Symbols are objects, characters, figures, or colors used to represent abstract ideas or concepts.


The speaker opens the poem by gesturing to the broad sweep of geological time, making special note of the fossils left behind by “species long since departed” (line 2):

     The dinosaur, who left dried tokens
     Of their sojourn here
     On our planet floor,
     Any broad alarm of their hastening doom
     Is lost in the gloom of dust and ages.

The “dried tokens” mentioned in the first line of this quotation (lines 4–8) refer to the fossilized remains of creatures that once lived “here / On our planet floor.” Fossils like this can be understood as historical traces left by the dinosaurs. It is only by reading and interpreting these traces that we humans learned about the creatures that left them behind. In this sense, the fossils referenced by the speaker don’t just symbolize the past, but they also symbolize the marks that a species can leave on the planet. The speaker’s opening discussion of fossils becomes important later in the poem, when the River draws attention to the environmental effects of human activity (lines 29–31):

     Your armed struggles for profit
     Have left collars of waste upon
     My shore, currents of debris upon my breast.

Whereas the dinosaurs simply left traces of their bodies, humans will leave traces of our aggression and greed. The environmental damage we cause will effectively become “fossilized” in the planet’s geological record.

The Rock, the River, and the Tree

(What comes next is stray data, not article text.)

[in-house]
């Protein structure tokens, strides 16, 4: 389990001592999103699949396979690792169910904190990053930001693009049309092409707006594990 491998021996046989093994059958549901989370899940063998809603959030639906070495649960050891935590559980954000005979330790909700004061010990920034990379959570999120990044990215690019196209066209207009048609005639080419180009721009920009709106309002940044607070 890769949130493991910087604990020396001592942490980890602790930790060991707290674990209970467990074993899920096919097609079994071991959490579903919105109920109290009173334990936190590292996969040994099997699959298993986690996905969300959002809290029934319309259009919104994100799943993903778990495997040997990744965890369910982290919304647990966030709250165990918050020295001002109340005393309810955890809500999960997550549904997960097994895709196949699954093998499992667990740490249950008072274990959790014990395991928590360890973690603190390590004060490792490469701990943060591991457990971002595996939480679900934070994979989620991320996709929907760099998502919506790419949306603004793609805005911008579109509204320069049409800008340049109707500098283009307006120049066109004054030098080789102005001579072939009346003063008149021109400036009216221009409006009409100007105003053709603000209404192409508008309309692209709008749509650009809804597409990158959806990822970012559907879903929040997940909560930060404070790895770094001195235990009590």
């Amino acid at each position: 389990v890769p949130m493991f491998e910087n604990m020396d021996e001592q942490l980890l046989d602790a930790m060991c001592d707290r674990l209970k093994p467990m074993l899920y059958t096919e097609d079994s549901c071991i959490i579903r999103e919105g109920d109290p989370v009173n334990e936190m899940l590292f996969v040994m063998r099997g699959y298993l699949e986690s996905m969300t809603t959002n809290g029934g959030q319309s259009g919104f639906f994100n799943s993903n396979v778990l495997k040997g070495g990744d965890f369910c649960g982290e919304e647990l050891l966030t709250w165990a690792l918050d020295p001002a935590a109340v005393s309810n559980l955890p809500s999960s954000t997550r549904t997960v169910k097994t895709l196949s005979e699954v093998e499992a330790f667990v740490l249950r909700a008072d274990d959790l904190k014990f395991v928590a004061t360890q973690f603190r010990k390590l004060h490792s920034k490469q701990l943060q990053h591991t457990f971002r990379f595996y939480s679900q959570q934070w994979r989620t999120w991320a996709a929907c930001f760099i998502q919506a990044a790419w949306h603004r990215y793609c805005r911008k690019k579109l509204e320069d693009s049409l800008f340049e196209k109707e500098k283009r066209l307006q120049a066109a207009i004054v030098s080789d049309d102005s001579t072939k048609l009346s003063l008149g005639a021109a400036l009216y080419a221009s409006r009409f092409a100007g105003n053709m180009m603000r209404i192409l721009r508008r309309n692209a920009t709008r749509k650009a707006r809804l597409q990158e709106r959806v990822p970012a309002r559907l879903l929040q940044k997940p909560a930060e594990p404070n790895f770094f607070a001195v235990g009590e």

“On the Pulse of Morning” features the voices of three nonhuman entities, which the speaker refers to as the Rock, the River, and the Tree. Each of these nonhumans addresses the reader directly, and each in their own way invites us to imagine a better future. The Rock, for instance, “cries out to us, clearly, forcefully” (line 9), telling us to rise out of the “bruising darkness” (line 16) of our longstanding ignorance. Likewise, the River calls for us to relinquish our greed and the violence of competition that comes with it. Finally, the Tree invites us to the riverside, telling us that no matter the circumstances that brought us here, “[our] passages have been paid” (line 71), and we should root ourselves in the land. Taken together, these three nonhumans symbolize the landmass currently known as the United States. The speaker points out in the opening lines that these entities have stewarded the land since time immemorial, acting as “hosts to species long since departed” (line 2). The invitations these entities extend to the reader are also symbolically significant, reminding us how important it is to actively “root” ourselves in this land and so develop a meaningful connection to it.

The New Dawn

As the poem nears its conclusion, the speaker directs us readers to lift our eyes to the horizon and watch for the new dawn. The speaker indicates that we stand on the cusp of a new day, symbolically poised between the darkness of a brutal past and the brightness of a better future. The distant horizon line provides a visual metaphor for this cusp. The sun still lingers just out of sight, and though we can’t yet see it directly, we can perceive the faintest halo of its light beginning to crest over the horizon. This hint of illumination enables us to anticipate the sun itself, which will bring new light to the world. Symbolically, this light will enable us humans to emerge from the brutal, “bruising darkness” (line 16) that we have long inhabited in our ignorance. As the sun rises, “the horizon leans forward” (line 92) and gradually illuminates the world. Eventually, our own bodies emerge from shadow and, finally able to see each other, we cast aside our differences and greet each other: “Good morning” (line 107). We then enter a brighter future, together.